Leaf Type: Deciduous
Mature Height: ~30 m (~100 ft)
Fall Color: Yellow to pale orange-brown
Native Range: Willow oaks are found throughout most of the Southeast, especially in lowlands and wet areas.
The leaves of the willow oak look similar to those of willow trees, which is how they get their name. The leaves are approximately four inches long and have a short, narrow stalk. The underleaf may be slightly hairy. As with all oaks, the fruit of the willow oak is an acorn. The acorns are small and have a shallow cup with tight scales. They may have faint striping. Willow oaks have smooth gray bark with faint ridges. The twigs of these trees are slender for an oak tree. We recommend not sampling the fruits & nuts of the trees and plants here at Adventure Science Center.
● The common name of this tree comes from its leaves, which are small, narrow, and very similar in appearance to those of a willow tree.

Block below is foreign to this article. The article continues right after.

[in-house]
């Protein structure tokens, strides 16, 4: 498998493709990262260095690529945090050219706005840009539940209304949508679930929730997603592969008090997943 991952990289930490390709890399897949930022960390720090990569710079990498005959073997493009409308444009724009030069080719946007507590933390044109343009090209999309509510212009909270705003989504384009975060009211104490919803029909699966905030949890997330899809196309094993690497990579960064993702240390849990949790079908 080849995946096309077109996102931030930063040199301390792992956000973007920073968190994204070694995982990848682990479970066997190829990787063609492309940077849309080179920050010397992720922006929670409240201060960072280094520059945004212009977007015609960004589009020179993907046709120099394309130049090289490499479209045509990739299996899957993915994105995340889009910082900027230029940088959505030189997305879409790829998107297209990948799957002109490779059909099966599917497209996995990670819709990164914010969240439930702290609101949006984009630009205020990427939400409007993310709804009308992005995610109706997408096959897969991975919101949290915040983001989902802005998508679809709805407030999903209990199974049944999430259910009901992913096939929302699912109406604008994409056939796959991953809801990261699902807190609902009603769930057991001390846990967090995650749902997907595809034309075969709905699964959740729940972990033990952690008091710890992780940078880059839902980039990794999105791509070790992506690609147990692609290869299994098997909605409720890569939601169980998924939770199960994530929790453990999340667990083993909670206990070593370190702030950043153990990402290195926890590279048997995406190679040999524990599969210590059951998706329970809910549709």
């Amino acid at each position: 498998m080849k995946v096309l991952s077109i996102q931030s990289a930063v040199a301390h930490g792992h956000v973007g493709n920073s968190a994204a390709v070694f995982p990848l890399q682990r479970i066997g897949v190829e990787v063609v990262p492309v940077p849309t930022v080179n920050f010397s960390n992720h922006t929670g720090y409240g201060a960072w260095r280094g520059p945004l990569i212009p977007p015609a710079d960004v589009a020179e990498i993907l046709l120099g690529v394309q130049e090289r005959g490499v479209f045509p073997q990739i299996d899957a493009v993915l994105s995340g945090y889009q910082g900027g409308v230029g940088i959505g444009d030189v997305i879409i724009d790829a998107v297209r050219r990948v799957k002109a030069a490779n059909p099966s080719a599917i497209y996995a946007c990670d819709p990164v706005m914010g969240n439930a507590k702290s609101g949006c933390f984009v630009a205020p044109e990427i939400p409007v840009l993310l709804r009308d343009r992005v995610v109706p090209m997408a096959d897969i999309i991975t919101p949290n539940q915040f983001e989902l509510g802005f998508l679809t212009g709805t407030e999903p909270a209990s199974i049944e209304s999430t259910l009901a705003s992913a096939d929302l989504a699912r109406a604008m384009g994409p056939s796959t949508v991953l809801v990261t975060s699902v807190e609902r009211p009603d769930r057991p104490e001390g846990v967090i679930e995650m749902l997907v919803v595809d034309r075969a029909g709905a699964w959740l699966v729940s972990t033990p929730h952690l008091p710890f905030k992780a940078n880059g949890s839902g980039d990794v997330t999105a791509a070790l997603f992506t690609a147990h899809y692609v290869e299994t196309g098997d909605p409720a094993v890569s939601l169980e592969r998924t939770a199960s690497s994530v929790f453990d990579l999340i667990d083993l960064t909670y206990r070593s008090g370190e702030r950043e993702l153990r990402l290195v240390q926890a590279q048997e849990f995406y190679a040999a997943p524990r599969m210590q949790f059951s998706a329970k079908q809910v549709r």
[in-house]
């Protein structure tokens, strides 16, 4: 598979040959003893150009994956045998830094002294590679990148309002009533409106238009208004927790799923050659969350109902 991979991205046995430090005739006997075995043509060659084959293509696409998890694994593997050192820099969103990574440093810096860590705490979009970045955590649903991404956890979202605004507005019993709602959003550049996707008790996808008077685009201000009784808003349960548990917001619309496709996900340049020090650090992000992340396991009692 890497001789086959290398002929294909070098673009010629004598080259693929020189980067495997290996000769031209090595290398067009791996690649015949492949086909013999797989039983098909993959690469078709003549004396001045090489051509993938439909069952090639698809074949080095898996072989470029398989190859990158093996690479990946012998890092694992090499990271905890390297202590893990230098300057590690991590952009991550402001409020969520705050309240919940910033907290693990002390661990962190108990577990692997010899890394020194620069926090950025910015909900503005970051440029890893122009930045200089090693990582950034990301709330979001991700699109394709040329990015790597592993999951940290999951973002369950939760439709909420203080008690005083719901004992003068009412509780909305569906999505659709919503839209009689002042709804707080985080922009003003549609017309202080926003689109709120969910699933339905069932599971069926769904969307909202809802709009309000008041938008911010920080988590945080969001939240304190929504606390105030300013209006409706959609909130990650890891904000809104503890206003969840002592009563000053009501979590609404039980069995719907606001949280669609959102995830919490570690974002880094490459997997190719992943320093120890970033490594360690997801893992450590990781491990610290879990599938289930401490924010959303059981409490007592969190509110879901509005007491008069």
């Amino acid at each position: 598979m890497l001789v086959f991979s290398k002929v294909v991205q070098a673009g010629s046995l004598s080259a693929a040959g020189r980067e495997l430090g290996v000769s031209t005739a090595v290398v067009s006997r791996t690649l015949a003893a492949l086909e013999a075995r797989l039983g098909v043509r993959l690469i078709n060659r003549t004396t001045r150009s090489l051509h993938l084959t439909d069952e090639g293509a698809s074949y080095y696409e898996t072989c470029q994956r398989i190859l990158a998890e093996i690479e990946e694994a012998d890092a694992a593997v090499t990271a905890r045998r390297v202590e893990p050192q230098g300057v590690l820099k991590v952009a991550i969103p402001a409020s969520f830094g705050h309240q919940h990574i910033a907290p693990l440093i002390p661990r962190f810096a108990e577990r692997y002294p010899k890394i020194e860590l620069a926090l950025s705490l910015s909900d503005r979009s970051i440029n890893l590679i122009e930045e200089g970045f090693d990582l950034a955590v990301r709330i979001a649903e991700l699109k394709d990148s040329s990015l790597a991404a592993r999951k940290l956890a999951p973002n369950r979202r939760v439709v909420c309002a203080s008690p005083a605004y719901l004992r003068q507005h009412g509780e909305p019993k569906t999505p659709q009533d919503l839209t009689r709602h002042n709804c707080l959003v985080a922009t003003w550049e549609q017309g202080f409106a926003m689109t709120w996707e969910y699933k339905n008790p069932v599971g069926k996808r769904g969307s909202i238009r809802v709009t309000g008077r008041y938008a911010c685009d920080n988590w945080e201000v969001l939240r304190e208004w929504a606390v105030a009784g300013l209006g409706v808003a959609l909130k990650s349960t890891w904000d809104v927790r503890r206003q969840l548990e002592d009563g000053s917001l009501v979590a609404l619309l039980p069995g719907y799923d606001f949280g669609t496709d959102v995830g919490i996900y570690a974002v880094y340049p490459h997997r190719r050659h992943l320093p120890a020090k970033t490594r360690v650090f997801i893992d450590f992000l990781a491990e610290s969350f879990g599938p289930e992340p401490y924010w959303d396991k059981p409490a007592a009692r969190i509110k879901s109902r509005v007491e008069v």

● The wood of willow oaks is used for pulp and paper production.
“If Trees Could Sing” is a project of The Nature Conservancy that highlights several recording artists and demonstrates the importance of trees. Check out what Will Hoge has to say about Willow Oaks.
Did you know that trees provide homes for animals, keep us cool and clean our air? Click here to learn more about the benefits that trees provide to us and our world.
This site has a rich human history, including the story of the Bass Street Community, one of the first Free Black neighborhoods in Nashville. Click here to learn more about St. Cloud Hill and its many inhabitants over the years.